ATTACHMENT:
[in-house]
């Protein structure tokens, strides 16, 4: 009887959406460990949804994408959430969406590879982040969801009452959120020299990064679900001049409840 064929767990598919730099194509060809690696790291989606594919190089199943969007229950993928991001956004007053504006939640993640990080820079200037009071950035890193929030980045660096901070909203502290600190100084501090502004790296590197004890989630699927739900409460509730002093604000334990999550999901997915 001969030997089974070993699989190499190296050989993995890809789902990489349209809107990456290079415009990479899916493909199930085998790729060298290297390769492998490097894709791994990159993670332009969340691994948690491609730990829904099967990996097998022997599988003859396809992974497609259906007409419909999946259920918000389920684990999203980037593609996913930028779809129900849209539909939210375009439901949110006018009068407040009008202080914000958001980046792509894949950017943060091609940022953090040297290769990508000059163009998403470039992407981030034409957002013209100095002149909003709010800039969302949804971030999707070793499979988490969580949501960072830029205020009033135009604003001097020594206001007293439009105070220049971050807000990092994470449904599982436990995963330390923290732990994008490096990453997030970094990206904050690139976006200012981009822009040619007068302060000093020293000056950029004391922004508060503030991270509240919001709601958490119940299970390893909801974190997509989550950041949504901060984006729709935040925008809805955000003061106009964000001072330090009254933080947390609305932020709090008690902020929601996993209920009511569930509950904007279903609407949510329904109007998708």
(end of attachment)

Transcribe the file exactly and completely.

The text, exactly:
[in-house]
């Protein structure tokens, strides 16, 4: 009887959406460990949804994408959430969406590879982040969801009452959120020299990064679900001049409840 064929767990598919730099194509060809690696790291989606594919190089199943969007229950993928991001956004007053504006939640993640990080820079200037009071950035890193929030980045660096901070909203502290600190100084501090502004790296590197004890989630699927739900409460509730002093604000334990999550999901997915 001969030997089974070993699989190499190296050989993995890809789902990489349209809107990456290079415009990479899916493909199930085998790729060298290297390769492998490097894709791994990159993670332009969340691994948690491609730990829904099967990996097998022997599988003859396809992974497609259906007409419909999946259920918000389920684990999203980037593609996913930028779809129900849209539909939210375009439901949110006018009068407040009008202080914000958001980046792509894949950017943060091609940022953090040297290769990508000059163009998403470039992407981030034409957002013209100095002149909003709010800039969302949804971030999707070793499979988490969580949501960072830029205020009033135009604003001097020594206001007293439009105070220049971050807000990092994470449904599982436990995963330390923290732990994008490096990453997030970094990206904050690139976006200012981009822009040619007068302060000093020293000056950029004391922004508060503030991270509240919001709601958490119940299970390893909801974190997509989550950041949504901060984006729709935040925008809805955000003061106009964000001072330090009254933080947390609305932020709090008690902020929601996993209920009511569930509950904007279903609407949510329904109007998708």